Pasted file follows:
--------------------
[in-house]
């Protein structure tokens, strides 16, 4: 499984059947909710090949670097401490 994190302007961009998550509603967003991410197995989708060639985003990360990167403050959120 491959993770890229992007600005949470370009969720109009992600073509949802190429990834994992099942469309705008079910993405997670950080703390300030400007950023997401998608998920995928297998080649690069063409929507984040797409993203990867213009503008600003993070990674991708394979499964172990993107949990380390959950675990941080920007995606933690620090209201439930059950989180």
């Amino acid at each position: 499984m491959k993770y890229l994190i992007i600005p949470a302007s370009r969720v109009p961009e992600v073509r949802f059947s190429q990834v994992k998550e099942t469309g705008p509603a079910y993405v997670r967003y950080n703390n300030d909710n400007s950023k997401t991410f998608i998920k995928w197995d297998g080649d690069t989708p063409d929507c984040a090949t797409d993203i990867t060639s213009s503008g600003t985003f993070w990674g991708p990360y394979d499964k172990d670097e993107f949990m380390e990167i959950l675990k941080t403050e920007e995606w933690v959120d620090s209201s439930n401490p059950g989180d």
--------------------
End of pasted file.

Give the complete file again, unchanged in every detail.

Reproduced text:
[in-house]
């Protein structure tokens, strides 16, 4: 499984059947909710090949670097401490 994190302007961009998550509603967003991410197995989708060639985003990360990167403050959120 491959993770890229992007600005949470370009969720109009992600073509949802190429990834994992099942469309705008079910993405997670950080703390300030400007950023997401998608998920995928297998080649690069063409929507984040797409993203990867213009503008600003993070990674991708394979499964172990993107949990380390959950675990941080920007995606933690620090209201439930059950989180």
């Amino acid at each position: 499984m491959k993770y890229l994190i992007i600005p949470a302007s370009r969720v109009p961009e992600v073509r949802f059947s190429q990834v994992k998550e099942t469309g705008p509603a079910y993405v997670r967003y950080n703390n300030d909710n400007s950023k997401t991410f998608i998920k995928w197995d297998g080649d690069t989708p063409d929507c984040a090949t797409d993203i990867t060639s213009s503008g600003t985003f993070w990674g991708p990360y394979d499964k172990d670097e993107f949990m380390e990167i959950l675990k941080t403050e920007e995606w933690v959120d620090s209201s439930n401490p059950g989180d």